Ban returns home to see fruits of UNAI Forum
This year’s edition of Ban’s brainchild will focus on topics such as how Korea moved to become Asia’s fourth-largest economy and the ways in which it improved higher education.
The event, the first stop on Ban’s six-day itinerary, will take place at the Shilla Hotel from today until Friday. It is the first time the UN secretary-general has visited the country since he was reappointed to the key UN post in June.
Ban told reporters at Gimpo airport yesterday that the aim of his trip is to “look back on the steps Korea has taken on the stage that is the UN [in recent years].”
It is expected to show the international community how Korea can take center stage in addressing major issues that impact the world today.
Ban launched the event three years ago as a platform for presidents of universities worldwide to discuss solutions to problems such as human rights abuses, famine and ways of universalizing higher education. About 45 Korean universities have joined as regular members.
It is also tasked with helping the United Nations move closer to its eight Millennium Development Goals, which were established in 2000 to halve extreme poverty in developing countries by 2015.
Ban has since urged universities to implement at least one out of the 10 bedrock principles outlined in the UNAI initiative as part of their curriculum.
UN officials who will participate this week include its Under-Secretary-General for Communications Kiyotaka Akasaka and Getachew Engida, the deputy director-general of Unesco. Both are scheduled to make speeches in today’s opening sessions. Meanwhile, Prime Minister Kim Hwang-sik and Lee Ju-ho, the minister of education, science and technology, are among those listed to give congratulatory speeches.
The forum will be divided into four sessions spread out over two days. Today’s two main discussion points will be Korea’s experience in addressing poverty through development and sustainable development. The first half of the session will focus on how the country managed to build itself up from the ruins of war over half a century ago to become one of Asia’s, and the world’s, leading economies.
Kelechi Kalu, director of the Center for African Studies at Ohio State University, will explain how Africa took notes from Korea’s development model and is moving to implement a similar process with certain improvements.
Korea’s government policies on sustainable and environmentally friendly growth from the current administration will be the main issue during the second half of the session, followed by case presentations including at least one on Korea’s efforts to provide aid outside of its borders.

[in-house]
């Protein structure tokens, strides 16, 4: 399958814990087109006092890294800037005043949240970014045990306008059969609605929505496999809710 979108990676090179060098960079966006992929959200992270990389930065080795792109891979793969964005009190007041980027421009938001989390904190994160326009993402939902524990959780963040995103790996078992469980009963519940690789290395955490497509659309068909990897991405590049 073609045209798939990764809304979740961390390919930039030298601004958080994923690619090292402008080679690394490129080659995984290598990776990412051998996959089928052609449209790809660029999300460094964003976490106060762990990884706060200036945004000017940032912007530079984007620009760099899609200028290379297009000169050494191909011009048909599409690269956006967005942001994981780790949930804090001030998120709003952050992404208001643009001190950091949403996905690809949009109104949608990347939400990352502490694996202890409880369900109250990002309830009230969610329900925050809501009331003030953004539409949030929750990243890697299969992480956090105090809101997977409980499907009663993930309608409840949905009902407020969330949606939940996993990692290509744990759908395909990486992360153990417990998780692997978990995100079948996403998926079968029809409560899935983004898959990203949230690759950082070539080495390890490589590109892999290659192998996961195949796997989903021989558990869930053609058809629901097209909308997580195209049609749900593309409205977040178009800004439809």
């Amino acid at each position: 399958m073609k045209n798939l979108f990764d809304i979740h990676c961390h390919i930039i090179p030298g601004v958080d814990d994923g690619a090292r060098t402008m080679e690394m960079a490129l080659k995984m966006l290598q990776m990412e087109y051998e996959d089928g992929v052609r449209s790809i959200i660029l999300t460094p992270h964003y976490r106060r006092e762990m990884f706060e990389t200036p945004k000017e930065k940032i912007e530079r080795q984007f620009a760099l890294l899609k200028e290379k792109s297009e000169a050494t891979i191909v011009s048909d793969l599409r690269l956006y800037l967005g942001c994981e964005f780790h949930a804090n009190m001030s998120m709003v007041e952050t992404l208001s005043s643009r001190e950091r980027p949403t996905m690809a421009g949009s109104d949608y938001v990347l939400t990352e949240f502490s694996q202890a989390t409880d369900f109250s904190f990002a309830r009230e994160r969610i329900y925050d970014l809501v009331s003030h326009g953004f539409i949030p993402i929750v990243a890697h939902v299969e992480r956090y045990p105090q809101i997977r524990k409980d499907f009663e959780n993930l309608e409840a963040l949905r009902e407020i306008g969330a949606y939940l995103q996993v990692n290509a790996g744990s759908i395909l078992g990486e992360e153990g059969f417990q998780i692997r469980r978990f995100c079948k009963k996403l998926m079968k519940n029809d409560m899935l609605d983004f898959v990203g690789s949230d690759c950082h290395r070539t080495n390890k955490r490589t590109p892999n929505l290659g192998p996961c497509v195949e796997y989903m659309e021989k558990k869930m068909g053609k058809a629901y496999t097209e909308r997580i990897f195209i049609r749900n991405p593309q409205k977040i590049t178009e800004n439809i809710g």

Tomorrow’s sessions will be more education-oriented, starting with a discussion on the educational dimensions of development and followed by capacity building in higher education.
The first half of the day will include talks on strengthening the role of higher education to empower women, as well as the applicability of a Korean model of nonformal education to illiterate African adults. These will be chaired by Rhee Kwang-ja, president of Seoul Women’s University.
The last session will discuss Unesco’s role in promoting international cooperation in education, and collaboration in general as it pertains to higher education in Australia, Southeast Asia and Korea.
On Friday, representatives from UNAI’s Aspire community service project will talk about what they do. The UNAI Initiative included the creation of such communities to support and reinforce what the forum stands for. Aspire is an abbreviation of “action by students to promote innovation and reform through education.”
Several universities in Seoul have already taken this spirit to heart. A leading example would be one project by Seoul Women’s University that takes students abroad. The school selects students with experience of performing community service in Korea and sends them to developing countries in Asia and Africa.
In 2010, 103 students were sent to various countries in the two regions during their summer and winter vacations. They were tasked with teaching underprivileged children there a handful of subjects such as music, art and science.
The chairman of the Korean Council for University Education, which will host this week’s forum, said he hoped it would lead to more such groups.
The UNAI Forum, which will end with a meeting between representatives from UNAI hub universities, is organized by the Ministry of Education, Science and Technology and the Ministry of Foreign Affairs and Trade.
By Christine Kim [firstname.lastname@example.org]